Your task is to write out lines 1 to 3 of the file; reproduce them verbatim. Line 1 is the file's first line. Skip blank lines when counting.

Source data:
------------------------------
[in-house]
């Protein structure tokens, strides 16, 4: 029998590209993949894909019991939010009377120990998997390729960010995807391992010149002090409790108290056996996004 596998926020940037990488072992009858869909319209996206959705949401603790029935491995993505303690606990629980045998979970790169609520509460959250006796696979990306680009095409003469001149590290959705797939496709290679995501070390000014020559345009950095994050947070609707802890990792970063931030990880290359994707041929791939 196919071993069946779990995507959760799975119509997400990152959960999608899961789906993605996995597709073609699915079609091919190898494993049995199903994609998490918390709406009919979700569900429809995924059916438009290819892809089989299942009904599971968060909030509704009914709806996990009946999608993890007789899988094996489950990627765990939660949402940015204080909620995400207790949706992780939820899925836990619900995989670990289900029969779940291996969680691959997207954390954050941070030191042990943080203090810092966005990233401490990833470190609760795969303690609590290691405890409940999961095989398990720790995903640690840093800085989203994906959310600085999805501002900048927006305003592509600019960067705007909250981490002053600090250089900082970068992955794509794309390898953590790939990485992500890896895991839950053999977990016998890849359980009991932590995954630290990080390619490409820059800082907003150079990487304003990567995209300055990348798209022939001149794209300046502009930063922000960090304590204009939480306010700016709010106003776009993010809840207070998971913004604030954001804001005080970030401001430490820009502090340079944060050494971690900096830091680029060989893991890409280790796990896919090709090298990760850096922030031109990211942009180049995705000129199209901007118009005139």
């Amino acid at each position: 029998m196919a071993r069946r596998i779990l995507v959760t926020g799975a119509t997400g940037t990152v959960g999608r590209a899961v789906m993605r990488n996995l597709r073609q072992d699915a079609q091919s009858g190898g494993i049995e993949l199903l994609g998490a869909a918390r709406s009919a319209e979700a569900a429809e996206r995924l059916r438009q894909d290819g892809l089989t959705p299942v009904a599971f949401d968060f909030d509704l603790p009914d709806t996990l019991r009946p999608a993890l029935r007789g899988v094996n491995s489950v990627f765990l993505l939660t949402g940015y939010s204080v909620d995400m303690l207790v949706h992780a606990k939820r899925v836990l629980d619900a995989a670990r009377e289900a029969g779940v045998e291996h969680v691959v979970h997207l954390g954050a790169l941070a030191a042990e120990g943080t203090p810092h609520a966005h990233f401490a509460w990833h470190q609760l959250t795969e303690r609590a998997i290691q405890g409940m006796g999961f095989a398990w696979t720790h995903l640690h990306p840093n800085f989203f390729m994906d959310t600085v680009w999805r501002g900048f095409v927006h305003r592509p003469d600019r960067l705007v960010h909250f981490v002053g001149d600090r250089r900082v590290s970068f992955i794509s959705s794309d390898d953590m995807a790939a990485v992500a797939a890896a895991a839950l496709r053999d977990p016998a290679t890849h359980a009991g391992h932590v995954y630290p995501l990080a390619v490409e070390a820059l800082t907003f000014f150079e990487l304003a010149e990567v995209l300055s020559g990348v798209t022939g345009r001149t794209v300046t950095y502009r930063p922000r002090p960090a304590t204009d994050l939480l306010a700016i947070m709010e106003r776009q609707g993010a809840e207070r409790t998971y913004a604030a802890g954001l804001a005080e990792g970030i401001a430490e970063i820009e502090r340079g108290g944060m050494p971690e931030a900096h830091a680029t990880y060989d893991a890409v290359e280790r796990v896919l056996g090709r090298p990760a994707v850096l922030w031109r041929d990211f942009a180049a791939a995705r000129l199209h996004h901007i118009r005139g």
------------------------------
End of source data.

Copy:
[in-house]
């Protein structure tokens, strides 16, 4: 029998590209993949894909019991939010009377120990998997390729960010995807391992010149002090409790108290056996996004 596998926020940037990488072992009858869909319209996206959705949401603790029935491995993505303690606990629980045998979970790169609520509460959250006796696979990306680009095409003469001149590290959705797939496709290679995501070390000014020559345009950095994050947070609707802890990792970063931030990880290359994707041929791939 196919071993069946779990995507959760799975119509997400990152959960999608899961789906993605996995597709073609699915079609091919190898494993049995199903994609998490918390709406009919979700569900429809995924059916438009290819892809089989299942009904599971968060909030509704009914709806996990009946999608993890007789899988094996489950990627765990939660949402940015204080909620995400207790949706992780939820899925836990619900995989670990289900029969779940291996969680691959997207954390954050941070030191042990943080203090810092966005990233401490990833470190609760795969303690609590290691405890409940999961095989398990720790995903640690840093800085989203994906959310600085999805501002900048927006305003592509600019960067705007909250981490002053600090250089900082970068992955794509794309390898953590790939990485992500890896895991839950053999977990016998890849359980009991932590995954630290990080390619490409820059800082907003150079990487304003990567995209300055990348798209022939001149794209300046502009930063922000960090304590204009939480306010700016709010106003776009993010809840207070998971913004604030954001804001005080970030401001430490820009502090340079944060050494971690900096830091680029060989893991890409280790796990896919090709090298990760850096922030031109990211942009180049995705000129199209901007118009005139």
């Amino acid at each position: 029998m196919a071993r069946r596998i779990l995507v959760t926020g799975a119509t997400g940037t990152v959960g999608r590209a899961v789906m993605r990488n996995l597709r073609q072992d699915a079609q091919s009858g190898g494993i049995e993949l199903l994609g998490a869909a918390r709406s009919a319209e979700a569900a429809e996206r995924l059916r438009q894909d290819g892809l089989t959705p299942v009904a599971f949401d968060f909030d509704l603790p009914d709806t996990l019991r009946p999608a993890l029935r007789g899988v094996n491995s489950v990627f765990l993505l939660t949402g940015y939010s204080v909620d995400m303690l207790v949706h992780a606990k939820r899925v836990l629980d619900a995989a670990r009377e289900a029969g779940v045998e291996h969680v691959v979970h997207l954390g954050a790169l941070a030191a042990e120990g943080t203090p810092h609520a966005h990233f401490a509460w990833h470190q609760l959250t795969e303690r609590a998997i290691q405890g409940m006796g999961f095989a398990w696979t720790h995903l640690h990306p840093n800085f989203f390729m994906d959310t600085v680009w999805r501002g900048f095409v927006h305003r592509p003469d600019r960067l705007v960010h909250f981490v002053g001149d600090r250089r900082v590290s970068f992955i794509s959705s794309d390898d953590m995807a790939a990485v992500a797939a890896a895991a839950l496709r053999d977990p016998a290679t890849h359980a009991g391992h932590v995954y630290p995501l990080a390619v490409e070390a820059l800082t907003f000014f150079e990487l304003a010149e990567v995209l300055s020559g990348v798209t022939g345009r001149t794209v300046t950095y502009r930063p922000r002090p960090a304590t204009d994050l939480l306010a700016i947070m709010e106003r776009q609707g993010a809840e207070r409790t998971y913004a604030a802890g954001l804001a005080e990792g970030i401001a430490e970063i820009e502090r340079g108290g944060m050494p971690e931030a900096h830091a680029t990880y060989d893991a890409v290359e280790r796990v896919l056996g090709r090298p990760a994707v850096l922030w031109r041929d990211f942009a180049a791939a995705r000129l199209h996004h901007i118009r005139g």